ART INSTITUTE OF CHICAGO
Through 5/1 Nothing Personal. Photography by Zoe Leonard, Cindy Sherman, and Lorna Simpson.
Through 5/3 Multiple Dimensions. Martin Puryear is one of the greatest living abstract sculptors, but this exhibit focuses on Puryear’s rarely seen works on paper.
Through 5/10 Van Gogh’s Bedrooms. One of the most famous scenes in art history depicts where Van Gogh rested his weary head after long days of painting in the South of France. This exhibit focuses on life in and around that famed Yellow House.
Through 8/7 Van Dyck, Rembrandt, and the Portrait Print. Flemish artist Anthony van Dyck is known as one of the most important painters of the 17th century, but he also produced a significant body of printed work depicting his peer artists—the first “yearbook” in art history.
111 S. Michigan. artic.edu
CHICAGO CULTURAL CENTER
Through 4/24 Present Standard. In conjunction with the citywide Latino Art Now! conference, this large group exhibit makes a case for art that addresses issues facing Latinos in the United States today. It’s an opportunity to see great work by José Lerma, Dianna Frid, Paola Cabal, and Maria Gaspar. 78 E. Washington. chicagoculturalcenter.org
DEPAUL ART MUSEUM
Through 4/24 Nexo/Nexus: Latin American Connections in the Midwest. DePaul brings out the best works by Latino artists in its collection and borrows key works from private collections, including Nicolás de Jesus’s view inside a Halsted bus.
Through 4/24 Split Complementary. This show, curated by Matthew Girson, thoughtfully pairs the abstract works of Dianna Frid and Richard Rezac.
935 W. Fullerton. museums.depaul.edu
ELMHURST ART MUSEUM
Through 5/8 Presence. Multimedia artist David Wallace Haskins debuts eight site-specific installations, immersive environments with technical tricks that give the illusion of heaven on earth. 150 S. Cottage Hill, Elmhurst. elmhurstartmuseum.org
Through 4/9 Architecture of Independence: African Modernism. African countries aren’t appreciated for their contributions to modernist architecture, and this exhibition corrects that. Here, the experimental buildings of Kenya, Zambia, and Senegal can be considered on the level of masterpieces by Mies and Wright. 4 W. Burton. grahamfoundation.org
HYDE PARK ART CENTER
4/3–7/17 La Paz. Chicago’s figurative sculpture scene is booming because of artists like Rodrigo Lara Zendejas, who carves clay into hyperrealistic, shocking faces and expressions. He transforms a gallery into a chapel to address the religiosity of Mexican American immigrants. 5020 S. Cornell. hydeparkart.org
4/8–7/5 Self-Portraits. Fans of Cindy Sherman, take note: The late Lee Godie emerged nearly simultaneously with Sherman and, like Sherman, played with the notion of identity. The local outsider artist used bus terminal photo booths as her studio. Homeless and having no formal art education, Godie made poignant self-portraits, often costuming herself as royalty or drawing makeup on the black-and-white prints by hand. 756 N. Milwaukee. art.org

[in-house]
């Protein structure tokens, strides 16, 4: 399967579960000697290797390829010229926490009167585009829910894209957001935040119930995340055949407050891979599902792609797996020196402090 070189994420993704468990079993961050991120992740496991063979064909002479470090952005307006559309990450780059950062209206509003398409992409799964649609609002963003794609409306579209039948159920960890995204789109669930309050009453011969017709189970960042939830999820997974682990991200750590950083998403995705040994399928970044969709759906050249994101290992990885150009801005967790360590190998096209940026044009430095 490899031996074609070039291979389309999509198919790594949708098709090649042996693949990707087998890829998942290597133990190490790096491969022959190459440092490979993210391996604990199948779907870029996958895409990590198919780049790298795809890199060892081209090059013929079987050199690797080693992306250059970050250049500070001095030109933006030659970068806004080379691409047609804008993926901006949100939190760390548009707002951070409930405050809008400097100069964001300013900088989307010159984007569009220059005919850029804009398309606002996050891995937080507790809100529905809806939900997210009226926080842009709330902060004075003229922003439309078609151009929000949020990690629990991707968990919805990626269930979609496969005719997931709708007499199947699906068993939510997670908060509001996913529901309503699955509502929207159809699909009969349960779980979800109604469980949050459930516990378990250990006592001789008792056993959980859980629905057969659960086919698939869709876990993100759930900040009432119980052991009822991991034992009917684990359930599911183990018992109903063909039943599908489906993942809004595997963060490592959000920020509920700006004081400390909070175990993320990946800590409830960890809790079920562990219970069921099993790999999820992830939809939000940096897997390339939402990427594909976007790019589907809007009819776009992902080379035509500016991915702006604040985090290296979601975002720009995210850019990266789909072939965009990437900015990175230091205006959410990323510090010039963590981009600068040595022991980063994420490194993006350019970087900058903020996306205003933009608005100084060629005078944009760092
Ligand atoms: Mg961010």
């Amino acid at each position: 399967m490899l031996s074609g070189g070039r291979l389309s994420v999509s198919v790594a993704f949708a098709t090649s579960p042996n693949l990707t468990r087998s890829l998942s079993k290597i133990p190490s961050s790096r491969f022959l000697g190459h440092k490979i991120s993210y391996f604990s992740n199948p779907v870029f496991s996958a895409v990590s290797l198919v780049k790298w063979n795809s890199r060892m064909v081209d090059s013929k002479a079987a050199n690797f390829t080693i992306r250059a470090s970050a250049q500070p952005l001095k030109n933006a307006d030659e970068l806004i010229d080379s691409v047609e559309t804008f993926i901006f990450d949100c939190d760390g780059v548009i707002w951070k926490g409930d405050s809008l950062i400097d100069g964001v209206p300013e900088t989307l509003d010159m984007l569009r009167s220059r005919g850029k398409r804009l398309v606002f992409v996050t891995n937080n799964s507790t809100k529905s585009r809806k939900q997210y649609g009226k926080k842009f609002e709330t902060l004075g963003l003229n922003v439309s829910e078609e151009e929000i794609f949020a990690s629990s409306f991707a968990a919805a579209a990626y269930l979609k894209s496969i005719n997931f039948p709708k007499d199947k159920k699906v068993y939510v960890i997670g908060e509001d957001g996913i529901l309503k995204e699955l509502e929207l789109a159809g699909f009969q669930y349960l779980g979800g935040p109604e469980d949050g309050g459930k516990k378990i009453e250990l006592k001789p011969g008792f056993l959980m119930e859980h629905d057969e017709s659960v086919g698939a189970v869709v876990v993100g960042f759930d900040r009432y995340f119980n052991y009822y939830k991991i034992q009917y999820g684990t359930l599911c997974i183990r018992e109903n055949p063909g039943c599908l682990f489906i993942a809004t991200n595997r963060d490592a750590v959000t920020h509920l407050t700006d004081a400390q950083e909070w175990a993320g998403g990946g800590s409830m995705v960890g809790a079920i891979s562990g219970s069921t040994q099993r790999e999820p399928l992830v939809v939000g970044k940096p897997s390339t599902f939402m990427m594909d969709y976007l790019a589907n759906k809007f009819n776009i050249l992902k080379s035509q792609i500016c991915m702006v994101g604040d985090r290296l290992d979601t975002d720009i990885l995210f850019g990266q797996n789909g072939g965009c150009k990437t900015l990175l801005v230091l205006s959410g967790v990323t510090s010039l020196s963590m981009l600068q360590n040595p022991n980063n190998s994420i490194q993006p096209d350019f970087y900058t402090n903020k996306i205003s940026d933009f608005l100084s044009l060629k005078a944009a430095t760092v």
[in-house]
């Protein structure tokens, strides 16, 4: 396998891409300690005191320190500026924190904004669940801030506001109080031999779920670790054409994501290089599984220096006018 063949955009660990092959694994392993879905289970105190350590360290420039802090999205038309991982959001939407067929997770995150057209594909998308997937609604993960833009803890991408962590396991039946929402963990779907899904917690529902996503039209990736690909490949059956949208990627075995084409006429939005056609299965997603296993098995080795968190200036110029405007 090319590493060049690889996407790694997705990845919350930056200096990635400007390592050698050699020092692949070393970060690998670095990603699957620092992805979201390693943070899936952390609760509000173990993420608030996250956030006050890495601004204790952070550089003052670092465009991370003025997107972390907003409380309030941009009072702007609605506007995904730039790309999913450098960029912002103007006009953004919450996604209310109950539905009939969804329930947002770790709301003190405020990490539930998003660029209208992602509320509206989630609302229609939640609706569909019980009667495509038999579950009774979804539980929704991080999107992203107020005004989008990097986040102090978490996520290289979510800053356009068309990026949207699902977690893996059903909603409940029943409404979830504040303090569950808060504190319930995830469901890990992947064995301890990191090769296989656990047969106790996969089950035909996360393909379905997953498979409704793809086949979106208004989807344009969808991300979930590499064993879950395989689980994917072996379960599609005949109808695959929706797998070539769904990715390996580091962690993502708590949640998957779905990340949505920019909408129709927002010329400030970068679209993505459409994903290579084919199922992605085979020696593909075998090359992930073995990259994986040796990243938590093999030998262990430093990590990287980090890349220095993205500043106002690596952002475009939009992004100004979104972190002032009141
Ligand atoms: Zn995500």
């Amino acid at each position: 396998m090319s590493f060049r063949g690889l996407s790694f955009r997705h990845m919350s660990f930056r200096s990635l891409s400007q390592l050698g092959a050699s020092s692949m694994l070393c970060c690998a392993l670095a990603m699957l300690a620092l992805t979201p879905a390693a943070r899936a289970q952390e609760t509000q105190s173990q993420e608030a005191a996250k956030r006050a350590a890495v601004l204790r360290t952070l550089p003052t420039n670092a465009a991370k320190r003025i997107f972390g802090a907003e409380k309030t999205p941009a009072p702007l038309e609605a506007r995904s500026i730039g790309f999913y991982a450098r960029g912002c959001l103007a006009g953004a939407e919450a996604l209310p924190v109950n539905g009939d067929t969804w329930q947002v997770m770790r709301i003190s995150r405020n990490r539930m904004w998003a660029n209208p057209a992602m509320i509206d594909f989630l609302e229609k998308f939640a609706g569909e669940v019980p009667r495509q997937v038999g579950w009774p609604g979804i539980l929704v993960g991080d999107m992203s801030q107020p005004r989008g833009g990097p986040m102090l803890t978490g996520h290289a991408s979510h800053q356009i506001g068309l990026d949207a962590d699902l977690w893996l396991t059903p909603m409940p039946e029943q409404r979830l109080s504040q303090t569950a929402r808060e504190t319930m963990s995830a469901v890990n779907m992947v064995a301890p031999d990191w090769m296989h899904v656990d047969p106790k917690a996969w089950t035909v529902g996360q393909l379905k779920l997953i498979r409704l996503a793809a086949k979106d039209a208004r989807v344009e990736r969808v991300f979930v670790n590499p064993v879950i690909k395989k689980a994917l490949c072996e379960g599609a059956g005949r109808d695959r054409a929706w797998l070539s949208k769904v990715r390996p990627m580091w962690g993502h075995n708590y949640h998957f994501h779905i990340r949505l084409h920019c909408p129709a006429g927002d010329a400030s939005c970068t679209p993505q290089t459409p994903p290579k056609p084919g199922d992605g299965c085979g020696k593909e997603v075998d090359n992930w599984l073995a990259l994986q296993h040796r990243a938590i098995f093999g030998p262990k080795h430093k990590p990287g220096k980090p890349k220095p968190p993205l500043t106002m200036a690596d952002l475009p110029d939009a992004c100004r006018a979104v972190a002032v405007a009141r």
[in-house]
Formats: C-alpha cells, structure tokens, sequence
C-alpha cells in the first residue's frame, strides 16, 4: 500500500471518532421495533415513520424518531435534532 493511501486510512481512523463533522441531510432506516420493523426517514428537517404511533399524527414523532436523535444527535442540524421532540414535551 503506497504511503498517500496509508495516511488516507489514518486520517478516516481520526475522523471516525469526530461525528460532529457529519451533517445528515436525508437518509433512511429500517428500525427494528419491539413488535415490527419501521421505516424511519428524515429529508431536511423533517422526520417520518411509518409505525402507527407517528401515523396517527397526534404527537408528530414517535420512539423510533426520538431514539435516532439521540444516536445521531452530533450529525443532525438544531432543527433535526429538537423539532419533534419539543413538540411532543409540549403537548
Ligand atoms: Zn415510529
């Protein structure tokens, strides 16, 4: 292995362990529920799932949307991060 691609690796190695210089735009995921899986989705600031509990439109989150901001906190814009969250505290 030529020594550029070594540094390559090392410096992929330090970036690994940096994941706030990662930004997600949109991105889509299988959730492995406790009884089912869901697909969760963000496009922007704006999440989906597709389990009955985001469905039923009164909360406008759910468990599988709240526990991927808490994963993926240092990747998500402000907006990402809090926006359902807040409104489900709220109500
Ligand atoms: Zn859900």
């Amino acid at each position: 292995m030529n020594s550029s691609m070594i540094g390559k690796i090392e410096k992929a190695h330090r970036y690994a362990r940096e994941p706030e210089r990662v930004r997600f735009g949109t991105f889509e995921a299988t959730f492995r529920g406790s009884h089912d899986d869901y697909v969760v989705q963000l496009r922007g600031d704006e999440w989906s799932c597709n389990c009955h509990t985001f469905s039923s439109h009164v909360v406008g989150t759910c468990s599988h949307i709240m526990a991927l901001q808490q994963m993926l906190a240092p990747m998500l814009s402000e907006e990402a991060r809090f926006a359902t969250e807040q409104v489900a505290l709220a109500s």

LOYOLA UNIVERSITY MUSEUM OF ART
Through 7/23 Persistence of Memory. A lifelong series of portraits by William Utermohlen documents his long battle with Alzheimer’s disease. The canvas was his therapy but also a devastating mirror.
Through 7/23 South Williamsburg. William Castellana’s street photographs of his Brooklyn neighborhood capture the lives of Hasidic Jews against the backdrop of gentrifying Williamsburg
820 N. Michigan. luc.edu/luma
MUSEUM OF CONTEMPORARY ART
4/23–9/25 Mastry. Kerry James Marshall, Chicago’s greatest living painter, has said there are “enough” pictures of white people, so he won’t paint them. See “This Modern Master Spent His Life Bringing Black Faces to Classic Art” for more.
Through 5/8 Kathryn Andrews: Run for President. Perfectly timed with the election cycle, the Los Angeles pop sculptor’s first U.S. museum solo exhibition comments on its celebrity aspect.
Through 6/5 Surrealism: The Conjured Life. With more than 100 paintings and objects, this exhibit tells the story of surrealism’s roots. On display: masterworks by Magritte and Ernst and contemporary pieces by Paschke and Koons.
Through 7/3 BMO Harris Bank Chicago Works: Diane Simpson. Now in her 80s, the longtime Chicagoan is finally being recognized for her contributions to contemporary sculpture.
220 E. Chicago. mcachicago.org
MUSEUM OF CONTEMPORARY PHOTOGRAPHY
Through 4/10 MoCP at 40. Chicago’s only museum dedicated to contemporary photography celebrates 40 years of free exhibits with a choice selection of its greatest hits, including Diane Arbus and Andy Warhol. Free. 600 S. Michigan. mocp.org
NATIONAL MUSEUM OF MEXICAN ART
Through 10/9 Dan Ramirez. Raised on Chicago’s South Side, Ramirez worked as a steel hauler for years before discovering minimalist painting. His palette favors silver, black, red, and blue over sharply cut planes of color on large canvases. 1852 W. 19th. nationalmuseumofmexicanart.org
4/24–6/26 Between the Ticks of the Watch. How is a gas mask like a megaphone? This and other object riddles play out in a group show posed around the topic of doubt and uncertainty in modern life and art. Free. 5811 S. Ellis. renaissancesociety.org
UKRAINIAN INSTITUTE OF MODERN ART
4/1–5/29 Chernobyl: Impact and Beyond. The Ukrainian city decimated by its own power plant is now a symbol for nuclear disaster. This exhibition commemorates the accident’s 30th anniversary with works tackling environmentalism, human rights, and physics. 2320 W. Chicago. uima-chicago.org